SOUTH BEND, Ind. — On Oct. 20, 2007, Tyler Buchner first entered Notre Dame Stadium.
He sat with his father near the end zone that afternoon and watched USC drub the Irish 38-0. They left at the end of the third quarter, disappointed and wearied by the Trojan Marching Band’s repeated playing of “Fight On!”
There was no familial connection to Notre Dame. He instead gleaned much of his rooting interest that day from his neighbors at his family home in Wilmette.
“My whole street was a bunch of Notre Dame fans,” Buchner said.
On game days in the fall, the house across the street hung a Notre Dame flag, visible from Buchner’s childhood bedroom. In turn, by the age of 4, he donned his green No. 9 Notre Dame jersey and ran around the front yard with a football tucked under his arm.
In 2010, he and his family moved to Southern California during the middle of his first-grade school year.
With South Bend suddenly more than 2,000 miles from home, Buchner’s return trip to Notre Dame Stadium occurred more than a decade after his first when he attended an Elite Skills Camp in 2018.
By then, he’d mostly forgotten the look and feel of campus. Only this time, he left satisfied.
That day, then-quarterbacks coach Tommy Rees offered him a scholarship.
A rising high school sophomore at the time, he had yet to start a game at quarterback at Bishop’s School in San Diego, but his arm talent and 4.68-second 40-yard dash separated him from just about every quarterback in the class of 2021.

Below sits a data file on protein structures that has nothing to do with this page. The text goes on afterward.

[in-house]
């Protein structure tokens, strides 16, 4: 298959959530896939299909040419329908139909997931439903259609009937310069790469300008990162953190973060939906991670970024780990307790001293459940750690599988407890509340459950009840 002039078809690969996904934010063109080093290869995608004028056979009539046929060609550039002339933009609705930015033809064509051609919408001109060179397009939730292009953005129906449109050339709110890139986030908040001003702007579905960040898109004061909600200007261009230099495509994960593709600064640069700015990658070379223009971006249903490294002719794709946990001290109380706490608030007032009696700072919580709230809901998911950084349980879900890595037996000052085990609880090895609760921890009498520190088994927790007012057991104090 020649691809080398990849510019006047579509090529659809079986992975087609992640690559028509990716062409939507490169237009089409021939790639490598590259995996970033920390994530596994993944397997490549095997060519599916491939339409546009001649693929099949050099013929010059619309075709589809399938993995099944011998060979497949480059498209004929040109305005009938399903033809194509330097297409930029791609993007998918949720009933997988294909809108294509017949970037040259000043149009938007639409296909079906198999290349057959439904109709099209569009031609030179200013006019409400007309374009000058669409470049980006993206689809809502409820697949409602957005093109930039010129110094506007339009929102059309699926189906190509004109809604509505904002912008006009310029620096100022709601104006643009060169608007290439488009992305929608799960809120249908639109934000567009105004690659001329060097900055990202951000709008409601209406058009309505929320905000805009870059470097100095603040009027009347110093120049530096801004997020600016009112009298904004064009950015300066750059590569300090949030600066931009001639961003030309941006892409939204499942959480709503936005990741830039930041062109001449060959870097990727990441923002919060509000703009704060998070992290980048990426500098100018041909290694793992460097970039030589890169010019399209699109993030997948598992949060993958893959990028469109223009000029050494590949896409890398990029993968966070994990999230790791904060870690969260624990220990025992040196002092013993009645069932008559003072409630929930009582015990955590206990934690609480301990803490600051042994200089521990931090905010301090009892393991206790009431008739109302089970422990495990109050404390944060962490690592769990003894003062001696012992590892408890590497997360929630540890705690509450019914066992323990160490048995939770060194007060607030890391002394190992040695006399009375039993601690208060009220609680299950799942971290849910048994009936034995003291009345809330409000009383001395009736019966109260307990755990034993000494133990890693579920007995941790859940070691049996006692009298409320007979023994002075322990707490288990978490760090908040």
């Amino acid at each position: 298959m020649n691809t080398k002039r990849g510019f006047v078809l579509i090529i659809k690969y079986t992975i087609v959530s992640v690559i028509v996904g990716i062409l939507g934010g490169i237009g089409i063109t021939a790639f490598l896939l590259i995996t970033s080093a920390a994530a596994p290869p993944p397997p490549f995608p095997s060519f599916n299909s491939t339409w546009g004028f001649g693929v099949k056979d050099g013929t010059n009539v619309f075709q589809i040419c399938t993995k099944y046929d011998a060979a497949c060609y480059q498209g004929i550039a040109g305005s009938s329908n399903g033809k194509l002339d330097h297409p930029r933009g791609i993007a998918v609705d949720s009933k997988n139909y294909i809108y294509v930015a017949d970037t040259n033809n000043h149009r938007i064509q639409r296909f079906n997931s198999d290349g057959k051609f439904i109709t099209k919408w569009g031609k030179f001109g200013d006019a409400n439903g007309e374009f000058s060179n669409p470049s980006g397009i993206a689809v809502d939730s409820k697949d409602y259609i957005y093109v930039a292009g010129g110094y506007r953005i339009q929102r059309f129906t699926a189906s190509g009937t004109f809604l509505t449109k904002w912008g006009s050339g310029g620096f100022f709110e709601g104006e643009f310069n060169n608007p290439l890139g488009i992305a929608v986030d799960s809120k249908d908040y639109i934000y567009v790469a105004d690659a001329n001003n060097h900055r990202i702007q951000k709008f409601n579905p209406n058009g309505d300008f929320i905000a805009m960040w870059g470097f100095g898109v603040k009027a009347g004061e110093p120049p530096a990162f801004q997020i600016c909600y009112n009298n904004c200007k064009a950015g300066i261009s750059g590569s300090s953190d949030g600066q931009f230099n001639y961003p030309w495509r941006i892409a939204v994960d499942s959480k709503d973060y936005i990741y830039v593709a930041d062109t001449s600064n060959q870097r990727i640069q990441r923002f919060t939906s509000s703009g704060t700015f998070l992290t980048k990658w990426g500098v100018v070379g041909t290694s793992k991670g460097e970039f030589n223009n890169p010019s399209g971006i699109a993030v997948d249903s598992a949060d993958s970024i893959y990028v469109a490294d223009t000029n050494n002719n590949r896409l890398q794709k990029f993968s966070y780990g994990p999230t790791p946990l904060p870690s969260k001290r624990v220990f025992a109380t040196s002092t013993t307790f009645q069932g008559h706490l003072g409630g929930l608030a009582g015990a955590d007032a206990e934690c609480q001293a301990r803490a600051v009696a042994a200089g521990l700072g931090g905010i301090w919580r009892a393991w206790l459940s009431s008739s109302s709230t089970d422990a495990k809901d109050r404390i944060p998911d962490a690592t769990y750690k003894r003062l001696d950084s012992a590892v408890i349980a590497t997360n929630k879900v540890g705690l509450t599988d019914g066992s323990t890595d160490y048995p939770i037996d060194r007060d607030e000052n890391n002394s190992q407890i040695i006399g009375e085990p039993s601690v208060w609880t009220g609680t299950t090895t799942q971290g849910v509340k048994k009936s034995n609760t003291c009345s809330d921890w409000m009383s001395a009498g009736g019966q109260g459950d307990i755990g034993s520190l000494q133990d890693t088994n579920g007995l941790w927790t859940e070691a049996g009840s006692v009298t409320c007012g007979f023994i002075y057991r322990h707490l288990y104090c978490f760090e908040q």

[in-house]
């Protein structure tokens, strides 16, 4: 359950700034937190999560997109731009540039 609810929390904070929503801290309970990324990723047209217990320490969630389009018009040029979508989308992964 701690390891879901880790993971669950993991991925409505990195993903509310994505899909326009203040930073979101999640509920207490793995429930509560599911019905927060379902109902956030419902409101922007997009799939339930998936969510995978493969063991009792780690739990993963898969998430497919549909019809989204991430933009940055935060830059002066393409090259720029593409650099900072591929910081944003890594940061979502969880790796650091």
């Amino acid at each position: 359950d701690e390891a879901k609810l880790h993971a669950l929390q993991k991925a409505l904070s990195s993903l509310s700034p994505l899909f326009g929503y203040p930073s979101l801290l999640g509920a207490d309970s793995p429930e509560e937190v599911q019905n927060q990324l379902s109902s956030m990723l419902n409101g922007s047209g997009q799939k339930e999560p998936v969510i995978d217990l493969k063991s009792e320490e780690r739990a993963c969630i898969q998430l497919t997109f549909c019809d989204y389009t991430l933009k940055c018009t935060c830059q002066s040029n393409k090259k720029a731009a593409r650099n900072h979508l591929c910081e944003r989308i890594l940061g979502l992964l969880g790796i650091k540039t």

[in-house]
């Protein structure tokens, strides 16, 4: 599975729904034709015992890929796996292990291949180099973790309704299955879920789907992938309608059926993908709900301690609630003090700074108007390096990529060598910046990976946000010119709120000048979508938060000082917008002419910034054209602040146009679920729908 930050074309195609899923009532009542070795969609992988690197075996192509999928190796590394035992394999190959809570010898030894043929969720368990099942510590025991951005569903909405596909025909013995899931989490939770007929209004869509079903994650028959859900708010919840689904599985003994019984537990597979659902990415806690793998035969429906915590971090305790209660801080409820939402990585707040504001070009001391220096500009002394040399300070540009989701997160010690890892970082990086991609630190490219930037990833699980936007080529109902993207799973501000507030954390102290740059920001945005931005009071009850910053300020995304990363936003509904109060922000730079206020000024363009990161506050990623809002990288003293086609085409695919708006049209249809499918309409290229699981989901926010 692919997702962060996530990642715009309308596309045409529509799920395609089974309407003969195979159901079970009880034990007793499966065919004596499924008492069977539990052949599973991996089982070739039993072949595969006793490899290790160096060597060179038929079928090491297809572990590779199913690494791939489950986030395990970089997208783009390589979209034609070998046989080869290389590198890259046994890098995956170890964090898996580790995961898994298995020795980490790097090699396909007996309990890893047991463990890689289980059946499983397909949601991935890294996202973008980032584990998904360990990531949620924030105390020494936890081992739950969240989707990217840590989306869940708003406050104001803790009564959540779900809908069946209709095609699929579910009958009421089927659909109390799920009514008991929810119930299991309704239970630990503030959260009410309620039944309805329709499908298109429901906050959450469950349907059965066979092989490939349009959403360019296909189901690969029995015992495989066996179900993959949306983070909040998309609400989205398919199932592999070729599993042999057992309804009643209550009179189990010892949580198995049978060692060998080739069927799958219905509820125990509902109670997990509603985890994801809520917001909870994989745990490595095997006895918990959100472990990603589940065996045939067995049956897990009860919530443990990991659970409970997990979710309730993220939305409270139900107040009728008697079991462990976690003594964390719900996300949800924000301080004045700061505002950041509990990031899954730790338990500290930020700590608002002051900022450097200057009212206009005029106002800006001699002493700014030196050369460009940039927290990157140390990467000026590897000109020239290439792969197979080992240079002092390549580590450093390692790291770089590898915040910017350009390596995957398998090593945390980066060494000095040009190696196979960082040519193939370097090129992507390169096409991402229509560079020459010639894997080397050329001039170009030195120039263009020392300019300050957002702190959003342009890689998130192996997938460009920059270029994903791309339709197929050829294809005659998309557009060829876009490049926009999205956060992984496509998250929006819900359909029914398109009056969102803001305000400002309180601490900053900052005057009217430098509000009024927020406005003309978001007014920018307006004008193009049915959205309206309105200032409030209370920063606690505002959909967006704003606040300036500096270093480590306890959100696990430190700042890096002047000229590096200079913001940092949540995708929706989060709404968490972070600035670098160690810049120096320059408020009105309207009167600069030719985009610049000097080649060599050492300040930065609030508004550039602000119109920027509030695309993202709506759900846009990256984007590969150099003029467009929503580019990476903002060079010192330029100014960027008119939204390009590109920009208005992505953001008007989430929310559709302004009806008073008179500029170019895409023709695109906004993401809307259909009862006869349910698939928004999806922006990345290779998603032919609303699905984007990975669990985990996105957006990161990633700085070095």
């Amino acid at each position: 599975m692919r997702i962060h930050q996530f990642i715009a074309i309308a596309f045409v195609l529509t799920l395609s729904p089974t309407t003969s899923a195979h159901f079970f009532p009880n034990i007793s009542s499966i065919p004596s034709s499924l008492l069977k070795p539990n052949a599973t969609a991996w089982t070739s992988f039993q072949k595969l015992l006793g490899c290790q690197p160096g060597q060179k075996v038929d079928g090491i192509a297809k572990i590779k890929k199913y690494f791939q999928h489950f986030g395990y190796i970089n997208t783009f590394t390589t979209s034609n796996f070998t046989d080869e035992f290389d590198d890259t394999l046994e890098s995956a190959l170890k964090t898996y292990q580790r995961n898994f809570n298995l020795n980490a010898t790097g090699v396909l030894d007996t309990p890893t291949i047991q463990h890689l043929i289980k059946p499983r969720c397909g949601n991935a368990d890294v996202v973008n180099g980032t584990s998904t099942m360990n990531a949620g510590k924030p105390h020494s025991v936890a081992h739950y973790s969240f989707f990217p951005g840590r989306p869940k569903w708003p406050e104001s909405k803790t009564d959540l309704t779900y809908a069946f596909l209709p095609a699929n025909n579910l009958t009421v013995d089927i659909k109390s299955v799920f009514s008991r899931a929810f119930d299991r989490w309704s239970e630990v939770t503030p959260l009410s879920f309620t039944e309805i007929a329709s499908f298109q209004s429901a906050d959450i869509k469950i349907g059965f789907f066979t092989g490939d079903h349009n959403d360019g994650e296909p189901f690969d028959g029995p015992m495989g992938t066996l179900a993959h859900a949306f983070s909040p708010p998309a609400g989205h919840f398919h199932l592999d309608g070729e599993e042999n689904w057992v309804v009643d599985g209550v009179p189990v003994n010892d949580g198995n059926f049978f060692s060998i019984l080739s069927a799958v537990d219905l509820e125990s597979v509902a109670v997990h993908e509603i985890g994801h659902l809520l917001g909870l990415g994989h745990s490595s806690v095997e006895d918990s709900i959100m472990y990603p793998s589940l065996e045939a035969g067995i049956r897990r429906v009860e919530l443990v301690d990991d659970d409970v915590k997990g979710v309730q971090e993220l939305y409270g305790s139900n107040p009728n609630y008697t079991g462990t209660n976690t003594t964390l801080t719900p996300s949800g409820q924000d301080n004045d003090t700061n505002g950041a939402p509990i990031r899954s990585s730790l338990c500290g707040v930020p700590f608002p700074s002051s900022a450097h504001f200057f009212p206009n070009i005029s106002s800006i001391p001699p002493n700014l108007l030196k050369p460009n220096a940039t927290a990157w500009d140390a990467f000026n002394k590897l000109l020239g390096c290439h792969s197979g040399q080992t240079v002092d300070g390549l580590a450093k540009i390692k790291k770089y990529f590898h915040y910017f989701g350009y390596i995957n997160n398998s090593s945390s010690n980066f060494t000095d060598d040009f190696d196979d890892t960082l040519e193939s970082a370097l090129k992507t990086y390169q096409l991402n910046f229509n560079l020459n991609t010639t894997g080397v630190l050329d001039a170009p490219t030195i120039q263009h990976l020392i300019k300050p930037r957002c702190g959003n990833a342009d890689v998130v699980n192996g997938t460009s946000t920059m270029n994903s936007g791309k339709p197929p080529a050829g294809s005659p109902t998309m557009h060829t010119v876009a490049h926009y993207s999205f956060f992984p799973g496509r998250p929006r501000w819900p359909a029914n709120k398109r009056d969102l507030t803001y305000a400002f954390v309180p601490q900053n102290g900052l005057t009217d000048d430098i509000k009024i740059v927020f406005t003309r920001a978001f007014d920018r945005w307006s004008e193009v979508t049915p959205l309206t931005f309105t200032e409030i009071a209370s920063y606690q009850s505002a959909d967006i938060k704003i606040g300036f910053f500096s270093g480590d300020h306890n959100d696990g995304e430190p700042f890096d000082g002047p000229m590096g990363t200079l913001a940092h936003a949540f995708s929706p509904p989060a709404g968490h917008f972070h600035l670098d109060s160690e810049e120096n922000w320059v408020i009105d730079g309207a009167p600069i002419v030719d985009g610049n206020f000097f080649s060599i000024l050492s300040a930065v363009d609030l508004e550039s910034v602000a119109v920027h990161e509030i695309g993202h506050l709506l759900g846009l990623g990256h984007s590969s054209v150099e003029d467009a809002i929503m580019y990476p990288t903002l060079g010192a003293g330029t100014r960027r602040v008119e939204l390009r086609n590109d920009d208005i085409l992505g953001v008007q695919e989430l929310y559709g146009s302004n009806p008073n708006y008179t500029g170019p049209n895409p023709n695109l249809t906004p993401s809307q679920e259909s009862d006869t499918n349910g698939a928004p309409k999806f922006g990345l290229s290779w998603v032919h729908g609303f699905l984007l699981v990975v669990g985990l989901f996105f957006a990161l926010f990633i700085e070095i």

After camp, Rees walked across campus with Buchner while they bonded over their North Shore roots. Rees, a former Irish quarterback, graduated from Lake Forest High School in 2010. His father, Bill, who is Notre Dame’s director of scouting, also grew up in Wilmette.
“There was an instant connection,” Rees said. “The more time I got to spend around him, you said, ‘OK, this is the type of personality that can be the quarterback at Notre Dame.’ ”
Buchner lived in Southern California for eight years and was attracted to the opportunities afforded at in-state programs such as Stanford and USC. But his ties to the North Shore made Notre Dame a viable option.
From there, his relationship with Rees flourished. Nine months after the scholarship offer, Buchner committed to the Irish.
“Maybe it was a subconscious thing that I felt close to home here,” Buchner said. “There was that connection [with Rees] on the first day, and one of the things that brought me here was the people. Coach Rees was definitely one of those people.”
He graduated from high school a semester early and enrolled at Notre Dame in January 2021. A true freshman last fall, Buchner’s athleticism and grasp of the read-option earned him a role as an off-the-bench spark at quarterback, providing a much-needed jolt to the Irish ground attack.
In 10 appearances, he finished second on the team in rushing with 46 carries for 336 yards and three touchdowns. Buchner also completed 21 of 35 passes for 298 yards, with three touchdowns and three interceptions.
In 2022, he entered fall camp as the -presumptive favorite to win the starting quarterback job. On Aug. 13, Notre Dame declared Tyler Buchner “QB1” with a 41-second video montage posted on Twitter.
“A lot of the confidence we have in him as a staff started last year,” said Rees, now Notre Dame’s offensive coordinator, “and it’s continued to build through the last nine months.”
On Sept. 3, Buchner will make his first -career start on the road as No. 5 Notre Dame faces No. 2 Ohio State. Ohio Stadium has a 104,000-crowd capacity.
There’s also a 228-member marching band, one of the few to rival USC’s — perhaps a motivational call back to Buchner’s first Irish experience.
“I’m sure it will be extremely loud,” Buchner said. “I’ll just continue to get better and continue to execute and focus on football. The fans in the stadium and all that, I’ll try not to think about that.”